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Botetourt County
History of Botetourt County 1770-1773
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SOUTHWEST VA-BOTETOURT COUNTY  1770-1773 Published 1903; Author: Lewis Preston Summers. contributed by Andrea Stawski Pack

The first County Court of Botetourt County met at the house of Robert Breckenridge, near the location of Fincastle, Va., on Tuesday the 13th of February, 1770.  The justices composing the court were:
William Preston
George Skillem
Richard Woods
Benjamin Hawkins
Benjamin Estill
John Bowyer
David Robinson
James Trimble
John Maxwell
William Fleming
Israel Christian
Robert Breckenridge

A number of the members of this court were not present on the first day of the court, but were subsequently qualified.  The Following officers qualified on that day:
County Court Clerk, John May.
Sheriff Botetourt County, Richard Woods.
Deputy Sheriffs Botetourt County, James McDowell and James McGavock.
County Surveyor, William Preston.
Escheator, William Preston.
Coroner, Andrew Lewis.
Colonel of Militia, William Preston.

The attorneys qualifying to practice in the court were:
Edmund Winston
Luke Bowyer
John Aylett
Thomas Madison

On the 14th day of February, 1770, the following magistrates qualified and took their seats:
John Bowman
William Christian
Robert Doach
William Herbert
Philip Love
John Montgomery
William Matthews
James Robertson
Stephen Trigg
Anthony Bledsoe
Walter Crockett
John Howard
William Inglis
Andrew Lewis
James McGavock
William McKee
Francis Smith
Andrew Woods

Virginia, in 1768, and the county seat were fixed at the present location of Fincastle, Va., upon forty acres of land presented to the county for a town seat by Israel Christian.  Fincastle was name for the county seat of Lord Botetourt in England, and was established as a town by law in 1772.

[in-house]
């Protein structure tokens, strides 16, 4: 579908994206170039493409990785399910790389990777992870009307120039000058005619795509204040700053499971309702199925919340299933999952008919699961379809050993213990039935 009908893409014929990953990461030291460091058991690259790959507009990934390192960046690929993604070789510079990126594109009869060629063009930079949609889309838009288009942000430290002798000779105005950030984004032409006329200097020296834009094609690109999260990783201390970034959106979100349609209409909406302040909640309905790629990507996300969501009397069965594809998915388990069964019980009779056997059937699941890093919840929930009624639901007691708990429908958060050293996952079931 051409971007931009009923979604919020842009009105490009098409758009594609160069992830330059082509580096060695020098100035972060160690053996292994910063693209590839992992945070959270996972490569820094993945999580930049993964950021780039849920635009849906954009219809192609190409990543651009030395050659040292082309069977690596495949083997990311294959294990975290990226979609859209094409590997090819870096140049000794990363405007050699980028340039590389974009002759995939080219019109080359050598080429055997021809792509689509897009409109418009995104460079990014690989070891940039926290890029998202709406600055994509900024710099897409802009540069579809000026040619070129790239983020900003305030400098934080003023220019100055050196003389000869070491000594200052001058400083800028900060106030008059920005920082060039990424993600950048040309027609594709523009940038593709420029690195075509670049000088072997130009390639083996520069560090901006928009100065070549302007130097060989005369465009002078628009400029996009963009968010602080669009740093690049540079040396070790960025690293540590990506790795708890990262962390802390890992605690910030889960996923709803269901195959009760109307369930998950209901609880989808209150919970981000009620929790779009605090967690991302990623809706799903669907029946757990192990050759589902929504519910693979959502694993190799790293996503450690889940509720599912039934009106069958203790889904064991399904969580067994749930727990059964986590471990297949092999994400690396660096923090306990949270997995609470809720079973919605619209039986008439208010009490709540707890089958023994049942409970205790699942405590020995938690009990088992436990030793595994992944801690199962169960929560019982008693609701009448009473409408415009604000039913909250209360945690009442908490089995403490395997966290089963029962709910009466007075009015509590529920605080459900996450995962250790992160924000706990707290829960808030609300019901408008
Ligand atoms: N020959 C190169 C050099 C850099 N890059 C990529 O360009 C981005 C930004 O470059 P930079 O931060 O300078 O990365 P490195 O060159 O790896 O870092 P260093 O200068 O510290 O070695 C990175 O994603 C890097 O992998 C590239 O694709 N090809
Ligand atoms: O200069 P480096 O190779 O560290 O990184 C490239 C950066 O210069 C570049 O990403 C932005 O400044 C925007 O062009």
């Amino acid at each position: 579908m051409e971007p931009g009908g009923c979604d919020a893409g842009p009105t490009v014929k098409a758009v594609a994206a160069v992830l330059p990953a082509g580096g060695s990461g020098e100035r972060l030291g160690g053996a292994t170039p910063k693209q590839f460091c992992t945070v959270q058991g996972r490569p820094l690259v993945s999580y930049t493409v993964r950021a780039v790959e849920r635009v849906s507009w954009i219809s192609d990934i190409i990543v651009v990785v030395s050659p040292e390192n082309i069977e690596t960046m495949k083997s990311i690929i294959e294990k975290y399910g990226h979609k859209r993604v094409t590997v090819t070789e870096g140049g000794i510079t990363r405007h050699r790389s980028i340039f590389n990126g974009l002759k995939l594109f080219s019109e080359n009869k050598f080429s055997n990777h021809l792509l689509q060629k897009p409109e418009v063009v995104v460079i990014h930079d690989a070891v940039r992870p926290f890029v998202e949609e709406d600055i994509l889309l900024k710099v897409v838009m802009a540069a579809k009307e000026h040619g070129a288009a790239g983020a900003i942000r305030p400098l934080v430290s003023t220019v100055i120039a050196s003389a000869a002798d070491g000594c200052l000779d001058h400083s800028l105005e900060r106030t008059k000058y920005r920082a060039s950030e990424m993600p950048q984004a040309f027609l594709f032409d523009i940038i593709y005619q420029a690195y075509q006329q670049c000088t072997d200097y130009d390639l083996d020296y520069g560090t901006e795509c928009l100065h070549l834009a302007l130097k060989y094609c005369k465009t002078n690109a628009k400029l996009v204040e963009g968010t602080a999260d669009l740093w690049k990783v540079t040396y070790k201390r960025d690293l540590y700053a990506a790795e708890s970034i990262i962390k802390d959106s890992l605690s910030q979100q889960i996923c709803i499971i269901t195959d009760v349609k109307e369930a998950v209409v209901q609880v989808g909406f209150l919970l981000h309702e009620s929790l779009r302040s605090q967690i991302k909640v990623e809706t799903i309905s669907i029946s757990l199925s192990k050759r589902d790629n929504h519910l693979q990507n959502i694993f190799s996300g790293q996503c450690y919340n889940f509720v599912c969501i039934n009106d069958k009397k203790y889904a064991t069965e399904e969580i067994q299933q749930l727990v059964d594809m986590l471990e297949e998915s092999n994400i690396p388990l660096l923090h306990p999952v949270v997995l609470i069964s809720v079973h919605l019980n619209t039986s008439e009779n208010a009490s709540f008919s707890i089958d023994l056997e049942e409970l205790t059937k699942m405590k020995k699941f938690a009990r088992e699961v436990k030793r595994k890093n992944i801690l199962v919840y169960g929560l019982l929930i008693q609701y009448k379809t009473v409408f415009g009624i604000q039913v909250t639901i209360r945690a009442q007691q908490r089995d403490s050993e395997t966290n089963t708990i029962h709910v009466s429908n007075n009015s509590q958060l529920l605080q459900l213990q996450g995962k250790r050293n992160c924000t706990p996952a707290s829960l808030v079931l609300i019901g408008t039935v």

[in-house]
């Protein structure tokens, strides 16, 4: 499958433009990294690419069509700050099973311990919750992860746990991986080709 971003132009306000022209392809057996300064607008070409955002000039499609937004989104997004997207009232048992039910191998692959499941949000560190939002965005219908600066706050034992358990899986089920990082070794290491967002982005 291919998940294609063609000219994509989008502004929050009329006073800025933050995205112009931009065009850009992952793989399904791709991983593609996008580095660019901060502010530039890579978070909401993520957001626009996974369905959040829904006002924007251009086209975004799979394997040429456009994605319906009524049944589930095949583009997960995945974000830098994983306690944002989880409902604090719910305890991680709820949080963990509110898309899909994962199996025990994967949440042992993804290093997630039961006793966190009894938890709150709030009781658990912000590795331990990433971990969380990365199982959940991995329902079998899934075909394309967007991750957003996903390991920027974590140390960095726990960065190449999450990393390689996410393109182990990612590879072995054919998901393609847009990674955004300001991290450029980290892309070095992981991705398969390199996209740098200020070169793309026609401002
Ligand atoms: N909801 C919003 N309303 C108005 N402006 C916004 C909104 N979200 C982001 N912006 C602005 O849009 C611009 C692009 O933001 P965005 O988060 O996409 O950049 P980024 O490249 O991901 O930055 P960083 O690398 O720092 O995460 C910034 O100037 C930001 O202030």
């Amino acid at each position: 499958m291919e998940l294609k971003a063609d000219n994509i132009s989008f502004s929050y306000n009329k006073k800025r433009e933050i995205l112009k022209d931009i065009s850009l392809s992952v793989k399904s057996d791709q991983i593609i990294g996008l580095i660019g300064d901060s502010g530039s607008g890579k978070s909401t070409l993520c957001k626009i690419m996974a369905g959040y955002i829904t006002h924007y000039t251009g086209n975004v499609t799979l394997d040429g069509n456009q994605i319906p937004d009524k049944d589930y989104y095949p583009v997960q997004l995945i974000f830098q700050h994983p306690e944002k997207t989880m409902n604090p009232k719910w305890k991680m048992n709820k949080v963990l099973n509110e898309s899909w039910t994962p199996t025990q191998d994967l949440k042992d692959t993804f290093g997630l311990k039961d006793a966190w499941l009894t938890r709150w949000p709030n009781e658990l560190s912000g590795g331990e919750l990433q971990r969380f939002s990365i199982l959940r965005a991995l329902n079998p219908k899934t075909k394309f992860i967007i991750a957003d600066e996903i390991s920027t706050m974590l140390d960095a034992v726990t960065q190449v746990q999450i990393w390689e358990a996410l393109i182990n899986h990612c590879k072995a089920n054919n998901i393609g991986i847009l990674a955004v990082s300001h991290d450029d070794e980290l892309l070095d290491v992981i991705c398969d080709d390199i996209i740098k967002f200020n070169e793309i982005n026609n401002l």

Of the members of the County Court of Botetourt County, James Robertson, Anthony Bledsoe and James Thompson had their residence upon the waters of the Holston and the Watauga. 

On the second day of the court, being February 14, 170, Frederick Stern and Robert Davis were appointed constables upon the Holston River.

On the 12th of June, 1770, William Pruitt was appointed a constable upon the waters of the Clinch, and Arthur Campbell was appointed surveyor of the roads from the State line to the Royal Oak, and James Davis from the Royal Oak to his house.

On the 13th of March, 1770, Arthur Campbell obtained permission from the County Court of Botetourt County to erect a mill at Royal Oak, on the Holston, and there can be no question that this was the first mill erected upon any of the waters of the Holston or Clinch River.
On the same day Francis Kincannon was appointed surveyor of the roads from Stalnaker’s to Eighteen Mile Creek; Thomas Ramsay from said creek to Beaver, or Shallow, creek, and David Looney from said creek to Fall creek.

On the 10th of May, 1770, Anthony Bledsoe was appointed to take the tithables from Stalnaker’s to the lowest inhabitants.